Judgment has been entered in High Court claim no. BL-2017-000101 against the Defendant Laurence Roy Moffitt (a.k.a. Laurie Moffitt) for copyright infringement, misuse of private information and breach of confidence in respect of the address books containing the names and addresses of the members of the Plymouth Brethren Christian Church. Permanent injunctions have been granted. Mr Moffitt has been ordered to pay damages and to pay the Claimants’ legal costs on the indemnity basis.
Sunday, 17 July 2016
Plymouth Brethren Christian Church Cult / Hales Exclusive Brethren Cult
starts defamation against The Age
After being on the receiving end of almost a decade of adverse coverage by a reporter at The Age, a small Christian Church has launched defamation proceedings and released a letter to Fairfax chairman Nick Falloon that raises questions about the newspaper’s methods.
Plymouth Brethren Christian Church launched the proceedings after Fairfax Media’s Good Weekend magazine published a cover story last month alleging a cover-up of sexual abuse within the church.
The church is suing Fairfax Media Publications Pty Ltd, The Age Company Pty Ltd and The Age’s investigations editor, Michael Bachelard, who has written more than 50 articles about the church as well as a book.
Statements of claim filed last week in the NSW Supreme Court indicate the church is effectively daring Fairfax to prove it engaged in an institutional cover-up of child sexual abuse.
This is where the decentralised structure of the Plymouth Brethren, formerly known as the Exclusive Brethren, could complicate the task confronting Fairfax Media. This church says it has no clergy and consists of autonomous assemblies.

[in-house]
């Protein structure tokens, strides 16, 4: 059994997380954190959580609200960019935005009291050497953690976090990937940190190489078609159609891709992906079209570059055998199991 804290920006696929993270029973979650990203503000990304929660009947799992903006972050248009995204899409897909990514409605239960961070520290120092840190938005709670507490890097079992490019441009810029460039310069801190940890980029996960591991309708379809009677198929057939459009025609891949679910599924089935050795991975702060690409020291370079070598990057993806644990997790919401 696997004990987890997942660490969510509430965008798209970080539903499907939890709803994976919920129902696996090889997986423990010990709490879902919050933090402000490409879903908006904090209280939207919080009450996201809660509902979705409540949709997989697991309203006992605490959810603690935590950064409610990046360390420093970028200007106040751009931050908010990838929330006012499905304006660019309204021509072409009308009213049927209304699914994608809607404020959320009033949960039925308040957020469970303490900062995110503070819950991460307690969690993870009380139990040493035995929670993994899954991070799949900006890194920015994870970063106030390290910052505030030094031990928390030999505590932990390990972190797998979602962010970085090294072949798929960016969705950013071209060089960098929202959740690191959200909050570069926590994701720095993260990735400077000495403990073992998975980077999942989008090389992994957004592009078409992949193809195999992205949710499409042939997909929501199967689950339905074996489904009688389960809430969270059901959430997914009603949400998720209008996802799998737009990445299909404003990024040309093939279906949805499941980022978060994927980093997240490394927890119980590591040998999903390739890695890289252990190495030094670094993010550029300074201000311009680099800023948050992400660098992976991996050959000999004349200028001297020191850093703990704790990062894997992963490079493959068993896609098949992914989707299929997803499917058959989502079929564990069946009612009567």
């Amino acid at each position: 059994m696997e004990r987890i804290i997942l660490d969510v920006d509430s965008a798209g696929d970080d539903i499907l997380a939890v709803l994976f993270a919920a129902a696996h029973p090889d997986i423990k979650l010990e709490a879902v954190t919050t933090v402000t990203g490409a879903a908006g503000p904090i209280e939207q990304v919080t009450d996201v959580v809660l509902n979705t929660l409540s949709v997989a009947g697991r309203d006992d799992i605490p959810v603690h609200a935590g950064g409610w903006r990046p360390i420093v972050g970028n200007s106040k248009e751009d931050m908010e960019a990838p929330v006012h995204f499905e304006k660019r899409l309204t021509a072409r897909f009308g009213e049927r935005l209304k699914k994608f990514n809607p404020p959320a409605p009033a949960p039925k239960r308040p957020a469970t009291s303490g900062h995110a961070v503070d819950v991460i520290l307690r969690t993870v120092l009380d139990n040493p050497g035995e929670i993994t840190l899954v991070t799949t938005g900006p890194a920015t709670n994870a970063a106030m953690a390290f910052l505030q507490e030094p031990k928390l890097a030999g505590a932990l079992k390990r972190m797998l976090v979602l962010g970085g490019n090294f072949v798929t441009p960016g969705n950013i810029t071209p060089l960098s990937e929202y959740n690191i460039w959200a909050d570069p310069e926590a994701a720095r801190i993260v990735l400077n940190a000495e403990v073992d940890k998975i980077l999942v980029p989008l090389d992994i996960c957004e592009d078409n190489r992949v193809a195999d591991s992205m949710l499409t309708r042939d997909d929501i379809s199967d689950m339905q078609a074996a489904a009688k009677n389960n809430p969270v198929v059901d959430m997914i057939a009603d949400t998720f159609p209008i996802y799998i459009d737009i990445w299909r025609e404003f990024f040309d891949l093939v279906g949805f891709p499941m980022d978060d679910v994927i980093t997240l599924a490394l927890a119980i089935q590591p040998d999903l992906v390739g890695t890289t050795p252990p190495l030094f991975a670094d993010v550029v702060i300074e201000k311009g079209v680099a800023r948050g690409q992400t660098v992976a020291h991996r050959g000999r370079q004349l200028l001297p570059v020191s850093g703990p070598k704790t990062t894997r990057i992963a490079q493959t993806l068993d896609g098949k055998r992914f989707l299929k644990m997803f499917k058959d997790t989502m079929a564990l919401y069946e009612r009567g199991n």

On April 29, long before the Good Weekend article appeared, church elder Lloyd Grimshaw wrote to Mr Falloon outlining his concerns about Bachelard, who has been writing about the Brethren for almost a decade.
Mr Grimshaw was tired of having his church, which has 40,000 members internationally, referred to as a cult or a sect. He was concerned that Bachelard “is not interested in reporting the truth about our small conservative Christian church”. He told The Australian his church comprised assemblies, or congregations — each of which is an unincorporated association “and autonomous in their functions”.
“It does not have clergy, religious brothers or sisters or any appointed ministers,” Mr Grimshaw said. “Instead, the PBCC is essentially comprised of families who come together in local congregations known as ‘assemblies’ to worship together,” he said.
Court documents show the plaintiff in this case, a company known as Plymouth Brethren (Exclusive Brethren) Christian Church, claims Bachelard’s cover story conveyed four separate imputations of wrongdoing — all of which relate to the church as an institution, not individuals.
But while the Brethren has no clergy, it does have a public relations man.
Much of Bachelard’s article concerned the role of Tony McCorkill, a former spokesman for the church, and the instructions the PR man was said to have received from the church’s Sydney-based global leader, Bruce Hales.
If the case goes to court, the evidence of Mr McCorkill, who was brought in after sex abuse cases came to light, could be crucial.
As well as damages and interest, the Brethren wants the Good Weekend article removed from Fairfax websites and an order that would permanently prevent Fairfax and Bachelard from publishing any imputations that are upheld in court.
Here's a recent photo of Bruce D Hales Cult leader, condoner of kidnap, family destroyer, coverer of sexual abuse, gay hater and tax avoider attempting to portray himself as a fatherly mainstream Church leader:
In reality this awful man who is responsible for so many atrocities is better portrayed here: